“We’re not done talking,” he said. So I sat back down, and we continued in the same manner for another two hours. He answered all my questions, and then some—but he also listened. Though he had decades more knowledge and practical experience than I did, he asked for my ideas about how to save the MTA’s finances and seriously considered them, debating pros and cons.
For nearly two decades, we kept up this conversation—over lunch, dinner, drinks, at parties, in his office, at his apartment. As I had learned quickly at our first meeting, Ravtich never talked with just one person at the same time, never stuck with one topic, and easily mixed policy, politics, vote-counting, and plain old gossip. So-and-so would never be able to accomplish anything in his appointed position because another so-and-so held all the real power, and that so-and-so didn’t like the first so-and-so. Here’s why this MTA chairman could never get anything done, and that MTA chairman could. Here’s why one idea was flatly politically impossible, but why another idea might happen with the right people at the right time. Here are the editors you should meet.
When Covid-19 hit New York three-plus years ago, Ravitch was not one to cut and run. He made it only as far as East Hampton. (I don’t think he really knew where Florida was.) During the Zoom months, he participated in panel after panel, patiently providing context on the Covid crisis’s economic and fiscal aspects. Despite his age (he died just weeks shy of 90) and frail health, he went back to lunches at the Century Club and at his office as soon as the state and city let people gather again. He could not wait to see his friends and discuss New York’s future with them in person.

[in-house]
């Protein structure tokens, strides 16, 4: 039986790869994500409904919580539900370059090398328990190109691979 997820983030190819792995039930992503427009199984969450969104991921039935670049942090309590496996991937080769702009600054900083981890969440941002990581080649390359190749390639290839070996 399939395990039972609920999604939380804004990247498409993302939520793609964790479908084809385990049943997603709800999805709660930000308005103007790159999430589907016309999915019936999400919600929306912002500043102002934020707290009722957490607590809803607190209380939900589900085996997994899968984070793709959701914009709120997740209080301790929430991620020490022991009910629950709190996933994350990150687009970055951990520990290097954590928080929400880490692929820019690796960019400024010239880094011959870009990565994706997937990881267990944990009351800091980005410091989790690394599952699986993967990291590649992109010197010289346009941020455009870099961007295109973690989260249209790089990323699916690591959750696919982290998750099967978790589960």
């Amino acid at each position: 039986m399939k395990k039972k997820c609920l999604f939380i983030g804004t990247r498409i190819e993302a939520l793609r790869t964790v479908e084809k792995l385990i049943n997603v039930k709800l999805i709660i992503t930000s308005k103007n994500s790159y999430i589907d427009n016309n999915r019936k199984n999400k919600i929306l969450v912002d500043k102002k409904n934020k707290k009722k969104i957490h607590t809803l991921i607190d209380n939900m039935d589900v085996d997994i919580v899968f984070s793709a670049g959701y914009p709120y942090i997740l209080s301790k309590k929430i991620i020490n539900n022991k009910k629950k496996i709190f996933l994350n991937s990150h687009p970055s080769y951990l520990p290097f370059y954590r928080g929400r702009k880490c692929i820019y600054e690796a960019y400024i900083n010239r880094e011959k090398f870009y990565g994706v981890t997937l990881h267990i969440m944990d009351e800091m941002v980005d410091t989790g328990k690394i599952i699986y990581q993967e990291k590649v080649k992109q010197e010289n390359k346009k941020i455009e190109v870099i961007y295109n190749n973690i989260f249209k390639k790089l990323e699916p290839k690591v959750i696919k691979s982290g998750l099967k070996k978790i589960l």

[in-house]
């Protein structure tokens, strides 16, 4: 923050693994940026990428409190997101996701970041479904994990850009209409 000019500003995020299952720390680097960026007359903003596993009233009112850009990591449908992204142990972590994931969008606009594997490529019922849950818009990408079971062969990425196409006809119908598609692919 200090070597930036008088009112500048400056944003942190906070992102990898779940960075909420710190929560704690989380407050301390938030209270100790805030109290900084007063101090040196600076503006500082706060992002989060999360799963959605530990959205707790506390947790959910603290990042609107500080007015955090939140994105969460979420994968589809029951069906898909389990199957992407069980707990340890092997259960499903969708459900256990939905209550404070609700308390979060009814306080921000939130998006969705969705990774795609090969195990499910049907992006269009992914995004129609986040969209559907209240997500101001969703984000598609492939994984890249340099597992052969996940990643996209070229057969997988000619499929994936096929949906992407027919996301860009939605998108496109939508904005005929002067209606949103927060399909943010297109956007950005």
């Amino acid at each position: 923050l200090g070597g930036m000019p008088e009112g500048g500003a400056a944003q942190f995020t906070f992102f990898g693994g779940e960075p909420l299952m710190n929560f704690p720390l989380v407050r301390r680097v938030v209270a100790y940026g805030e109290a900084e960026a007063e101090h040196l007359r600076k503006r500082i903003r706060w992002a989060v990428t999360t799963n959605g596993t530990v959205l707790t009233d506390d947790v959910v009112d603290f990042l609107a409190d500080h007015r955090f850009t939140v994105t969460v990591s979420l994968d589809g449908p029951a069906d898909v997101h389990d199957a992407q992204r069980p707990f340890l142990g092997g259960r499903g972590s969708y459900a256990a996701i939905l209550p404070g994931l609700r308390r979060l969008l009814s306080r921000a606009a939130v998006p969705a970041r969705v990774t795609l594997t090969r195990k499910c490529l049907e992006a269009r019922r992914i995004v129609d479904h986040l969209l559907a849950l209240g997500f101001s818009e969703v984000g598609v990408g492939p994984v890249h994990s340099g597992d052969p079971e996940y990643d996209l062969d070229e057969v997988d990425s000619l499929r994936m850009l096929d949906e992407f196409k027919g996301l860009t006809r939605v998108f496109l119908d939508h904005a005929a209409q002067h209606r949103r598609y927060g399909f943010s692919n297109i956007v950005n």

Ravitch knew that Covid and its aftermath posed a major challenge to New York, and he had advice for state and local leaders, calling pandemic-era state tax hikes “inappropriate and stupid.” But he was forever an optimist about his city. People would return to Manhattan, he believed, because, like him, they wanted to be in close proximity to one other.
The last time I saw him was in early April, at his new office on Lexington Avenue, where he had moved from Rockefeller Center. He was physically weak, frustrated that he was unable to move around without help, and unable to eat much. But at a time when half of the city’s office workers still weren’t (and aren’t) going to the office, he wanted to be in the office, in the heart of Manhattan, at the center of activity.
His failing health annoyed him, he told me, because “my mind is just fine. I have so many things I want to do.” He wanted to start a venture to engage young people in state and local government, diverting them from Washington. He wanted to write this op-ed and that op-ed. He was envious that I was going to London, as he wanted to return there soon to eat his favorite meal, Dover sole, and see an opera.
From childhood on the Upper West Side through adulthood on the Upper East Side and until his death at a Manhattan hospital, Dick Ravitch lived nearly his entire life in person in New York City. If he had gotten another five years, he would have spent it doing what he most loved to do: living, working, and playing in New York, thinking of new ways to help his city recover and succeed.
Photos: Bettmann/Getty Images / C. Taylor Crothers/Getty Images